• A.8. Ordering Systems Skills: Understanding of the fundamentals of both natural and formal ordering systems and the capacity of each to inform two- and three-dimensional design.  

• A.9. Historical Traditions and Global Culture: Understanding of parallel and divergent canons and traditions of architecture, landscape and urban design including examples of indigenous, vernacular, local, regional, national settings from the Eastern, Western, Northern, and Southern hemispheres in terms of their climatic, ecological, technological, socioeconomic, public health, and cultural factors.  

• A.10. Cultural Diversity: Understanding of the diverse needs, values, behavioral norms, physical abilities, and social and spatial patterns that characterize different cultures and individuals and the implication of this diversity on the societal roles and responsibilities of architects.  

• A.11. Applied Research: Understanding the role of applied research in determining function, form, and systems and their impact on human conditions and behavior.  

• B.8 Environmental Systems: Understanding the principles of environmental systems’ design such as embodied energy, active and passive heating and cooling, indoor air quality, solar orientation, day lighting and artificial illumination, and acoustics; including the use of appropriate performance assessment tools.  

• B.9. Structural Systems: Understanding of the basic principles of structural behavior in withstanding gravity and lateral forces and the evolution, range, and appropriate application of contemporary structural systems.  

• B.10. Building Envelope Systems: Understanding of the basic principles involved in the appropriate application of building envelope systems and associated assemblies relative to fundamental performance, aesthetics, moisture transfer, durability, and energy and material resources.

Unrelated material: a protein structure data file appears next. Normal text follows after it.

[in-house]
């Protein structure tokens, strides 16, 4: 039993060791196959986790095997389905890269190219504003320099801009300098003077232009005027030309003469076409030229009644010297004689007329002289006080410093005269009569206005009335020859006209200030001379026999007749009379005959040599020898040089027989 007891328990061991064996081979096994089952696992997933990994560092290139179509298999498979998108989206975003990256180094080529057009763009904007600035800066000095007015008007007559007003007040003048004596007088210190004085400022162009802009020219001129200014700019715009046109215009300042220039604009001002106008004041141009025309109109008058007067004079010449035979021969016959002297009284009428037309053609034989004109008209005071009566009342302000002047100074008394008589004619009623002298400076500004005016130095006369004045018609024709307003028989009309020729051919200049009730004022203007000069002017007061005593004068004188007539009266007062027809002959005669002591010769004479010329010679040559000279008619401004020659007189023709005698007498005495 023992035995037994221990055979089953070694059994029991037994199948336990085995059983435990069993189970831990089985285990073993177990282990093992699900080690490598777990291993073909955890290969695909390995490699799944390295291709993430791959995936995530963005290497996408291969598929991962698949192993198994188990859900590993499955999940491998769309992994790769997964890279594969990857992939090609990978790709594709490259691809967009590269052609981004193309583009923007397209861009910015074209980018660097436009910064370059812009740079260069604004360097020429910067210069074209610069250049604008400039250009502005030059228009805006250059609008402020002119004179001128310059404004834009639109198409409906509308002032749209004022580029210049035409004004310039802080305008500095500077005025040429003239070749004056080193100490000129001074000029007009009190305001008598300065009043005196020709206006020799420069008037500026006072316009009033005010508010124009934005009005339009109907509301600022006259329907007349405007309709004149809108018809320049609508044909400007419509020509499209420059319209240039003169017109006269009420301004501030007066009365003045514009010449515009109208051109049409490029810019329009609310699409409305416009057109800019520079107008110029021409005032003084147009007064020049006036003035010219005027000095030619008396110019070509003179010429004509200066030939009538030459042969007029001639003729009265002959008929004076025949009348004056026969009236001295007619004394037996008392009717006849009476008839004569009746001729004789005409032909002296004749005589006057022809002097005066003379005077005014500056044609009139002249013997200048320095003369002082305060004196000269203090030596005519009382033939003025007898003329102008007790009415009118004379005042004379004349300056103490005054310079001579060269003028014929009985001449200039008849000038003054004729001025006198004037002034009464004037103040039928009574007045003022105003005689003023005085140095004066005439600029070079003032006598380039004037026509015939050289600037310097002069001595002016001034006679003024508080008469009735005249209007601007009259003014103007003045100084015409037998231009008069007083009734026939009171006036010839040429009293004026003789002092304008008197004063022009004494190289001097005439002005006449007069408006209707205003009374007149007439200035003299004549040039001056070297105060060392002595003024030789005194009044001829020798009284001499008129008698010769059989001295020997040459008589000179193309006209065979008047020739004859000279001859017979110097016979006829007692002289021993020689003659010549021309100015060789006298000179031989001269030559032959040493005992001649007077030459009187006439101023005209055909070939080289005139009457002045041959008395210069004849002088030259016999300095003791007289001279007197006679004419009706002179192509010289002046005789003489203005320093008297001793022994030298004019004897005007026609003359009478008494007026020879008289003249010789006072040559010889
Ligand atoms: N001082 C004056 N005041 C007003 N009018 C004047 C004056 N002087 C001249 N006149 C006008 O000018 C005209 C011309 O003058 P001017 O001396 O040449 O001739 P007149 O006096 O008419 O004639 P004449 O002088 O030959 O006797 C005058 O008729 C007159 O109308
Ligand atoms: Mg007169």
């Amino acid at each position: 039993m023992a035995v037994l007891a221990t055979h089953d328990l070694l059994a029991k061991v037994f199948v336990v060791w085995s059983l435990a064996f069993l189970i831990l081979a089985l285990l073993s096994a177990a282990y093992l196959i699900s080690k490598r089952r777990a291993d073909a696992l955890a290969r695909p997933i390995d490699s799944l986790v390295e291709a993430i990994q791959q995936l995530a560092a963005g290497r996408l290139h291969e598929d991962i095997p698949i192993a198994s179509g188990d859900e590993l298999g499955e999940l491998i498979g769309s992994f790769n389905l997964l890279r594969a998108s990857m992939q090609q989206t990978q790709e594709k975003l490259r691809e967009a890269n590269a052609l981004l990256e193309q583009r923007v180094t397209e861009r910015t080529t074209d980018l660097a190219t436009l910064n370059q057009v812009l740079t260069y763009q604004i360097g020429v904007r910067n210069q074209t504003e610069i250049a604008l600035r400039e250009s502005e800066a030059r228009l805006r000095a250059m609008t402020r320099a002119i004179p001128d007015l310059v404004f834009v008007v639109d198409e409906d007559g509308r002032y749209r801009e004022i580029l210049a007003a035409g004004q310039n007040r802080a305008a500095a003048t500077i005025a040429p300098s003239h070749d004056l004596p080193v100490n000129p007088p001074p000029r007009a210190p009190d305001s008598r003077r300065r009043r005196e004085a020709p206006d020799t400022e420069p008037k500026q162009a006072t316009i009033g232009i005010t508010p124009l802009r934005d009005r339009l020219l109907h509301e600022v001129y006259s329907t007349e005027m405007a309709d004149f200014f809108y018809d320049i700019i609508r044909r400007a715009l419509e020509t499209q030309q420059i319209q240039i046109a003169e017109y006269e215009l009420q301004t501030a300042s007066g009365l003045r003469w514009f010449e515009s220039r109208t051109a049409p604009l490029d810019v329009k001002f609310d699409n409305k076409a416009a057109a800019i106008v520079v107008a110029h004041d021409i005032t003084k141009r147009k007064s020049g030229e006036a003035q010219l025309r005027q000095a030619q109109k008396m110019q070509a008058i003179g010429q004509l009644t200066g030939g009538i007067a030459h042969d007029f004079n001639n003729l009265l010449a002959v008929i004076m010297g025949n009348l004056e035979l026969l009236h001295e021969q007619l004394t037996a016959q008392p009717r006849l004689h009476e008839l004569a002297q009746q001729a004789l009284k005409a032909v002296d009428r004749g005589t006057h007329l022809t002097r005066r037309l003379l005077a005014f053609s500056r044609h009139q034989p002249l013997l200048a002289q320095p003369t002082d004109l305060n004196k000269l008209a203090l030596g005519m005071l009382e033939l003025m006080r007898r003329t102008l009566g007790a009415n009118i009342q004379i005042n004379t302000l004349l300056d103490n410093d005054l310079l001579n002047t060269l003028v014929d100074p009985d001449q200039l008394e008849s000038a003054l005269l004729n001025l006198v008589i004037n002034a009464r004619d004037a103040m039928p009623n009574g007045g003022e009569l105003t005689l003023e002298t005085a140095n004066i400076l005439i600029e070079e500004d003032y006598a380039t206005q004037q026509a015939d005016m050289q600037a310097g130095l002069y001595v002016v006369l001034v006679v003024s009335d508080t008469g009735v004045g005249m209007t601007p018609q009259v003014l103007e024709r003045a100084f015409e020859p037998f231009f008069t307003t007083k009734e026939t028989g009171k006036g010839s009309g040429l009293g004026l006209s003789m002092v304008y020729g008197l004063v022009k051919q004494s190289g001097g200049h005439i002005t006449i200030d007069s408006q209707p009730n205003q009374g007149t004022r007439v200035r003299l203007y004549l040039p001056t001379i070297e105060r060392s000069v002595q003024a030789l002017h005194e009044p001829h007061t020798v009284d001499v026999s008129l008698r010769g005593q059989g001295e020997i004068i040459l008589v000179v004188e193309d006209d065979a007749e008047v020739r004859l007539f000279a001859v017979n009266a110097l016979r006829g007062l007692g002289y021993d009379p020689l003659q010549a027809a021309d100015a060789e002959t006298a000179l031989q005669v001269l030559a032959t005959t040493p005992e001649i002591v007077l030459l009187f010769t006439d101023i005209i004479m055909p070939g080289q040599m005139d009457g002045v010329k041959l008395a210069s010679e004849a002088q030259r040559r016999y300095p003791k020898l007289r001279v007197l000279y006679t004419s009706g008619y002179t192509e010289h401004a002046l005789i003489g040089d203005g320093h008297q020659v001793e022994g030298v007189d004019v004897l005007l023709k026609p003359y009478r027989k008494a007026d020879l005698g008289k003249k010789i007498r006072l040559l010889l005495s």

• B.11. Building Service Systems: Understanding of the basic principles and appropriate application and performance of building service systems such as plumbing, electrical, vertical transportation, security, and fire protection systems.  

• B.12. Building Materials and Assemblies: Understanding of the basic principles utilized in the appropriate selection of construction materials, products, components, and assemblies, based on their inherent characteristics and performance, including their environmental impact and reuse.  

• C.1. Collaboration: Ability to work in collaboration with others and in multidisciplinary teams to successfully complete design projects.  

• C.2. Human Behavior: Understanding of the relationship between human behavior, the natural environment and the design of the built environment.  

• C.9. Community and Social Responsibility: Understanding of the architect’s responsibility to work in the public interest, to respect historic resources, and to improve the quality of life for local and global neighbors.